The ankle joint is a synovial hinge joint connecting the lower aspect of the leg, the tibia and fibula with the start of the ankle, a bone called the talus. The articulation of these bones forms a compacted space and with the fibrous like tissue of the surrounding ligaments and capsule creates a stable but functional joint. There actually three major articulations which create the movements available at the ankle, which include connections between the tibia, fibula, calcaneus (heel bone), and talus. The upper ankle joint is a hinge joint. Its main task is to enable dorsiflexion (toes towards) and plantar flexion (toes away). The upper ankle joint is composed of the three bones:
The tibia and fibula form the “ankle mortise” which consists of the medial and lateral malleoli. The distal end of the ankle mortise sits in the upper surface of the talus. This allows the articular surfaces to glide upon each other and assures the cartilage surfaces to move freely. The bony anatomy of the lower ankle joint is less complex as it basically consists of two parts. The following bones form the lower ankle joint:
The front part of the lower ankle joint is an articulation between talus, calcaneus and navicular bone. The back part of the lower ankle joint is an articulation between talus and calcaneus and is called subtalar joint.
Like all joints in the lower limb, the ankle is a weight baring one, meaning that large amounts of force is generated through it in simple tasks such as walking, jumping and going from sit to standing. This is why the ligaments surrounding the joint must allow for an element of movement, while always maintaining stability. There are medial (inside of foot) ligaments, which include the strong singular deltoid ligament, and the lateral ligaments (outside of foot), which are the Anterior and posterior Talofibular ligaments, and the calcaneofibular ligament.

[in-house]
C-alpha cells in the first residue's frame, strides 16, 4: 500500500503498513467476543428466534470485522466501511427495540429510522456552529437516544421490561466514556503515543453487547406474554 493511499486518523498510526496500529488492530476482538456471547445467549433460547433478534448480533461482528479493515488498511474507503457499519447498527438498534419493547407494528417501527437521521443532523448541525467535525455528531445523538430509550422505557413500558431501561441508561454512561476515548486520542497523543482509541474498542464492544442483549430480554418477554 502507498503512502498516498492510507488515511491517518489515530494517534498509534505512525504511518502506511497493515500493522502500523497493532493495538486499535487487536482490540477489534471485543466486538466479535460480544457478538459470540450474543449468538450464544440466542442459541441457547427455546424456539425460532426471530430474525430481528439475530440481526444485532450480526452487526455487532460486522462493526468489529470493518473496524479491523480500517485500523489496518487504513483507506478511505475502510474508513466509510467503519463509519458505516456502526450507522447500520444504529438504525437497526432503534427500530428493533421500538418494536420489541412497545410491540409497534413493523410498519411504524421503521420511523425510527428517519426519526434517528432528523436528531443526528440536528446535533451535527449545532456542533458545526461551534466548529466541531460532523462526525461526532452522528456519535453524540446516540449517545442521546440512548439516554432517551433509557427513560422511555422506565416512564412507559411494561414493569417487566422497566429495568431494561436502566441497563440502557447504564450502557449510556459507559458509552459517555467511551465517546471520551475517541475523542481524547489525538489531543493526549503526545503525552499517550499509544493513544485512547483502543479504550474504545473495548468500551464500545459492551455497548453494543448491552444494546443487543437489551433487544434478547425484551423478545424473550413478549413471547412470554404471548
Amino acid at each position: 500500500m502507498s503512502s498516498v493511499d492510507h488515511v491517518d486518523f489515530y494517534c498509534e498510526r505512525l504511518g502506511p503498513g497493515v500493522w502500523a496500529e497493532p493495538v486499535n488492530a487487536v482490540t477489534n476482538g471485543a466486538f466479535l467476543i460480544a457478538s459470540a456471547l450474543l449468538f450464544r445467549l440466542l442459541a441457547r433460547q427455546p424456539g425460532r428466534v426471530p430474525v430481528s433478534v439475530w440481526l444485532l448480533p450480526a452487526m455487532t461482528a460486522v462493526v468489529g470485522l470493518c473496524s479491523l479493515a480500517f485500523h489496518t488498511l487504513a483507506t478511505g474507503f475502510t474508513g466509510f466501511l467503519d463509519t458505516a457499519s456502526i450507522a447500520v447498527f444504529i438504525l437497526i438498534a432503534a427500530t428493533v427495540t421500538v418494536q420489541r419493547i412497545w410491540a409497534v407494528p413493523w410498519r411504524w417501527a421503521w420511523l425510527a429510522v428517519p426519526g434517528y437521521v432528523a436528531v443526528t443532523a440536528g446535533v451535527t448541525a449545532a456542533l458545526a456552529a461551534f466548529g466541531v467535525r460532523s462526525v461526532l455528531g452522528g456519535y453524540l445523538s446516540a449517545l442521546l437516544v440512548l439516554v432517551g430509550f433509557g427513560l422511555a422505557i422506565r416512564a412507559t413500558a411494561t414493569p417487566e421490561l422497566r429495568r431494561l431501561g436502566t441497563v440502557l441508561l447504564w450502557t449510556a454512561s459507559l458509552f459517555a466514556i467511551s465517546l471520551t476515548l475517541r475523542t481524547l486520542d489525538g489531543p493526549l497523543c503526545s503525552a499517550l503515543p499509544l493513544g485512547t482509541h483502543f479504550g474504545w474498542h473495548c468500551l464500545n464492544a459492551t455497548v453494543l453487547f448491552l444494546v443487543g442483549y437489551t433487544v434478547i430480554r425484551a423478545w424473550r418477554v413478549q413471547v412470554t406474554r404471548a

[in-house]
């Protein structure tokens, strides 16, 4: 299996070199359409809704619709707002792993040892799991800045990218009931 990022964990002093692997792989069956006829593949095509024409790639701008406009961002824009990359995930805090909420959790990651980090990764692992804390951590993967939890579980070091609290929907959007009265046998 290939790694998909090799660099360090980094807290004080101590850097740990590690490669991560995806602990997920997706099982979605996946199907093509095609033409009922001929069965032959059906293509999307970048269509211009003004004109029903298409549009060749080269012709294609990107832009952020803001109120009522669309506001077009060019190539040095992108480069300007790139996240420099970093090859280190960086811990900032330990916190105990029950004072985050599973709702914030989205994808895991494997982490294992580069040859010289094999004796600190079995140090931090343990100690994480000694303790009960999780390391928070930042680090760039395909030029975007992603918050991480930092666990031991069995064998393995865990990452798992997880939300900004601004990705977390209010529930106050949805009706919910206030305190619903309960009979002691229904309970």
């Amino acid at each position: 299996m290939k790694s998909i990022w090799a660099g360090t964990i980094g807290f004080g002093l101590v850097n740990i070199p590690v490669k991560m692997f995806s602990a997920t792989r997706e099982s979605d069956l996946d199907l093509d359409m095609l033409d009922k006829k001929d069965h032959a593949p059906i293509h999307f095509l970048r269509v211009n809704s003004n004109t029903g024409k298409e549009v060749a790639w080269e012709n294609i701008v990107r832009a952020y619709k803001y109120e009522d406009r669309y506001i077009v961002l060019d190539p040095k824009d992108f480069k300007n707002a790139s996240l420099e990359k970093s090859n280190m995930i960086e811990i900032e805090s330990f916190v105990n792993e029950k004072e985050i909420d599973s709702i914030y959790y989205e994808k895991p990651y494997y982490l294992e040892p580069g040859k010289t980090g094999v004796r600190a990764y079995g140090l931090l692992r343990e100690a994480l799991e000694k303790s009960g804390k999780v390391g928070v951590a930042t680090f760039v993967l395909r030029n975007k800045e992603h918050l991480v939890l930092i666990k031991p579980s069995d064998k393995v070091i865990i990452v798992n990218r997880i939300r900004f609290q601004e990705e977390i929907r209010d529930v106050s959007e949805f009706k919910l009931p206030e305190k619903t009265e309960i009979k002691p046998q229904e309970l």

Finally, there are numerous external and internal muscles of the foot and ankle that originate in the calf region and shin is where the muscle bellies are present with long tendons that’s stretch into and around the ankle allowing the movements present at the foot, along with high levels of power, strength and the ability to weight bare.
Below are a set of common injuries/conditions that can happen throughout your ankle joint:
How can Physiotherapy help your ankle injury/condition?
The majority of physiotherapy treatments regarding ankle injuries surround strengthening, movement and function of the joint itself. A well balanced home exercise program allowing for a range of different exercises with goals in place to return you to optimal levels of activity and ability. Other avenues for rehabilitation encompass things such as taping, electrotherapy (ultrasound treatment) and soft tissue/joint mobilisation of the ankle region.